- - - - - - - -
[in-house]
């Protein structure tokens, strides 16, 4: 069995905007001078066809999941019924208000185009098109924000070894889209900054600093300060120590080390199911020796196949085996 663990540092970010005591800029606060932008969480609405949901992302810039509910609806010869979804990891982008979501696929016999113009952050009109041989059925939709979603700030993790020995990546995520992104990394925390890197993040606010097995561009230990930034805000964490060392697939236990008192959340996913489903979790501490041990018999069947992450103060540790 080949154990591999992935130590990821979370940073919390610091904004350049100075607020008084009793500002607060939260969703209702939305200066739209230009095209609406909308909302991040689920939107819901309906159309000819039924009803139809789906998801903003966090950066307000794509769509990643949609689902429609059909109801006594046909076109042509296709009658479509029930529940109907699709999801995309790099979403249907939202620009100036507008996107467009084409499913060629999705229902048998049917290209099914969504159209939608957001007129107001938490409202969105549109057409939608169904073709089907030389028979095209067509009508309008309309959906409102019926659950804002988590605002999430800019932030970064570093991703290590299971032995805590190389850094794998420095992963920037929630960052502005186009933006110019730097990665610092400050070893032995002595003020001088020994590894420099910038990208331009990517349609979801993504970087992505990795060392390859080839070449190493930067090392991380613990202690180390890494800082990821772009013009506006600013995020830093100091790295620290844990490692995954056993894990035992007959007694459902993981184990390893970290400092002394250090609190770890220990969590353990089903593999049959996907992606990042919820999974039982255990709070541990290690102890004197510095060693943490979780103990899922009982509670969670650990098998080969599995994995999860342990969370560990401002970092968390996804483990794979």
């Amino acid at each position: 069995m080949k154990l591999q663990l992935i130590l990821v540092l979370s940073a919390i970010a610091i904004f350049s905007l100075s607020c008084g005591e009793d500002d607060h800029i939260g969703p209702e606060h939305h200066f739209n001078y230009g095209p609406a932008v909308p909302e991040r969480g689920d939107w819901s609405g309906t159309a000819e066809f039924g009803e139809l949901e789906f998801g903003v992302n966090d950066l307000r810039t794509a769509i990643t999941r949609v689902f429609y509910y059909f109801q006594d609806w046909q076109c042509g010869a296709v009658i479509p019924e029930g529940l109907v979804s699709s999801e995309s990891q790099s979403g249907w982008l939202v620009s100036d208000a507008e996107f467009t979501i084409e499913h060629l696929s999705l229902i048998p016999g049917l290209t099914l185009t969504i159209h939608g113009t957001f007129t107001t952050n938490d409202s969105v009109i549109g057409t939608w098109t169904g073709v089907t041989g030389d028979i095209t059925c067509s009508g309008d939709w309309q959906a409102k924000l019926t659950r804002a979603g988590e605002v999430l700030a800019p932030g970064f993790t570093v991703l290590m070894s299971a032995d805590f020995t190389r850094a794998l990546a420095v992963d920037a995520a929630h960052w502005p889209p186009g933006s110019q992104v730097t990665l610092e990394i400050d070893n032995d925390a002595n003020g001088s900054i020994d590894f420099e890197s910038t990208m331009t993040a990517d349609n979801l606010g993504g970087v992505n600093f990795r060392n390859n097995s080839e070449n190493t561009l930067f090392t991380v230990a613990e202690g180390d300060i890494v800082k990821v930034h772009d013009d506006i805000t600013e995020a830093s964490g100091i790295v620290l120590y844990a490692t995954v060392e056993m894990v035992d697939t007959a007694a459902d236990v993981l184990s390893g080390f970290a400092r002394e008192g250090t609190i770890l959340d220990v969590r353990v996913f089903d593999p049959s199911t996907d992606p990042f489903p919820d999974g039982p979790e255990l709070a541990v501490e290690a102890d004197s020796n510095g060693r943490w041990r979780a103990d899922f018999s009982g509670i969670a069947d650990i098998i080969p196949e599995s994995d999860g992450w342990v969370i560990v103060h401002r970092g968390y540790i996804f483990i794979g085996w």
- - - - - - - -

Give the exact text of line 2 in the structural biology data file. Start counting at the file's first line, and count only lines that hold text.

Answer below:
């Protein structure tokens, strides 16, 4: 069995905007001078066809999941019924208000185009098109924000070894889209900054600093300060120590080390199911020796196949085996 663990540092970010005591800029606060932008969480609405949901992302810039509910609806010869979804990891982008979501696929016999113009952050009109041989059925939709979603700030993790020995990546995520992104990394925390890197993040606010097995561009230990930034805000964490060392697939236990008192959340996913489903979790501490041990018999069947992450103060540790 080949154990591999992935130590990821979370940073919390610091904004350049100075607020008084009793500002607060939260969703209702939305200066739209230009095209609406909308909302991040689920939107819901309906159309000819039924009803139809789906998801903003966090950066307000794509769509990643949609689902429609059909109801006594046909076109042509296709009658479509029930529940109907699709999801995309790099979403249907939202620009100036507008996107467009084409499913060629999705229902048998049917290209099914969504159209939608957001007129107001938490409202969105549109057409939608169904073709089907030389028979095209067509009508309008309309959906409102019926659950804002988590605002999430800019932030970064570093991703290590299971032995805590190389850094794998420095992963920037929630960052502005186009933006110019730097990665610092400050070893032995002595003020001088020994590894420099910038990208331009990517349609979801993504970087992505990795060392390859080839070449190493930067090392991380613990202690180390890494800082990821772009013009506006600013995020830093100091790295620290844990490692995954056993894990035992007959007694459902993981184990390893970290400092002394250090609190770890220990969590353990089903593999049959996907992606990042919820999974039982255990709070541990290690102890004197510095060693943490979780103990899922009982509670969670650990098998080969599995994995999860342990969370560990401002970092968390996804483990794979």